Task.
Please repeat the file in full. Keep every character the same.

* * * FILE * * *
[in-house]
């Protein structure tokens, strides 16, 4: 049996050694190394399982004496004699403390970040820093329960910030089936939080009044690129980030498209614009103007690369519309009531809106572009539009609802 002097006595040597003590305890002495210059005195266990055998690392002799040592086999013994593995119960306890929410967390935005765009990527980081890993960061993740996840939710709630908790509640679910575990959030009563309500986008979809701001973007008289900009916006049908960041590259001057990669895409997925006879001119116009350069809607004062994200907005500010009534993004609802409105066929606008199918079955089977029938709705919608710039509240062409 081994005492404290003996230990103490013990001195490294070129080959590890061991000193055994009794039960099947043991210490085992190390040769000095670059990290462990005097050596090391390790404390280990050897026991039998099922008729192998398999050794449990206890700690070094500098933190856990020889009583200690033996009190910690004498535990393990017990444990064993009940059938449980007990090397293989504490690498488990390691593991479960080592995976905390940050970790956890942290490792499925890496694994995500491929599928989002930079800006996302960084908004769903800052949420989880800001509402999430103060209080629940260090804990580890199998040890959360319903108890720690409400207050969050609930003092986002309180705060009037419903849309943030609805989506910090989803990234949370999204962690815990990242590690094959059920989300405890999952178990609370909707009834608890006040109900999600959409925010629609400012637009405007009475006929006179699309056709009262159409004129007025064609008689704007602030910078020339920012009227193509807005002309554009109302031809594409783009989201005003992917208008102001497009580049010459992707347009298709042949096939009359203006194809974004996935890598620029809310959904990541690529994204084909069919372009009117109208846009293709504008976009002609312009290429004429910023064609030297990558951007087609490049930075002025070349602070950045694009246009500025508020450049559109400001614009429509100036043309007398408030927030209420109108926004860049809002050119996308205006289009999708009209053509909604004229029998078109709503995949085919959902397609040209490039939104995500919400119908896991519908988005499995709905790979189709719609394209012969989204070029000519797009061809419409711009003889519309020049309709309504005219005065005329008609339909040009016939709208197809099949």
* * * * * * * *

[in-house]
């Protein structure tokens, strides 16, 4: 049996050694190394399982004496004699403390970040820093329960910030089936939080009044690129980030498209614009103007690369519309009531809106572009539009609802 002097006595040597003590305890002495210059005195266990055998690392002799040592086999013994593995119960306890929410967390935005765009990527980081890993960061993740996840939710709630908790509640679910575990959030009563309500986008979809701001973007008289900009916006049908960041590259001057990669895409997925006879001119116009350069809607004062994200907005500010009534993004609802409105066929606008199918079955089977029938709705919608710039509240062409 081994005492404290003996230990103490013990001195490294070129080959590890061991000193055994009794039960099947043991210490085992190390040769000095670059990290462990005097050596090391390790404390280990050897026991039998099922008729192998398999050794449990206890700690070094500098933190856990020889009583200690033996009190910690004498535990393990017990444990064993009940059938449980007990090397293989504490690498488990390691593991479960080592995976905390940050970790956890942290490792499925890496694994995500491929599928989002930079800006996302960084908004769903800052949420989880800001509402999430103060209080629940260090804990580890199998040890959360319903108890720690409400207050969050609930003092986002309180705060009037419903849309943030609805989506910090989803990234949370999204962690815990990242590690094959059920989300405890999952178990609370909707009834608890006040109900999600959409925010629609400012637009405007009475006929006179699309056709009262159409004129007025064609008689704007602030910078020339920012009227193509807005002309554009109302031809594409783009989201005003992917208008102001497009580049010459992707347009298709042949096939009359203006194809974004996935890598620029809310959904990541690529994204084909069919372009009117109208846009293709504008976009002609312009290429004429910023064609030297990558951007087609490049930075002025070349602070950045694009246009500025508020450049559109400001614009429509100036043309007398408030927030209420109108926004860049809002050119996308205006289009999708009209053509909604004229029998078109709503995949085919959902397609040209490039939104995500919400119908896991519908988005499995709905790979189709719609394209012969989204070029000519797009061809419409711009003889519309020049309709309504005219005065005329008609339909040009016939709208197809099949």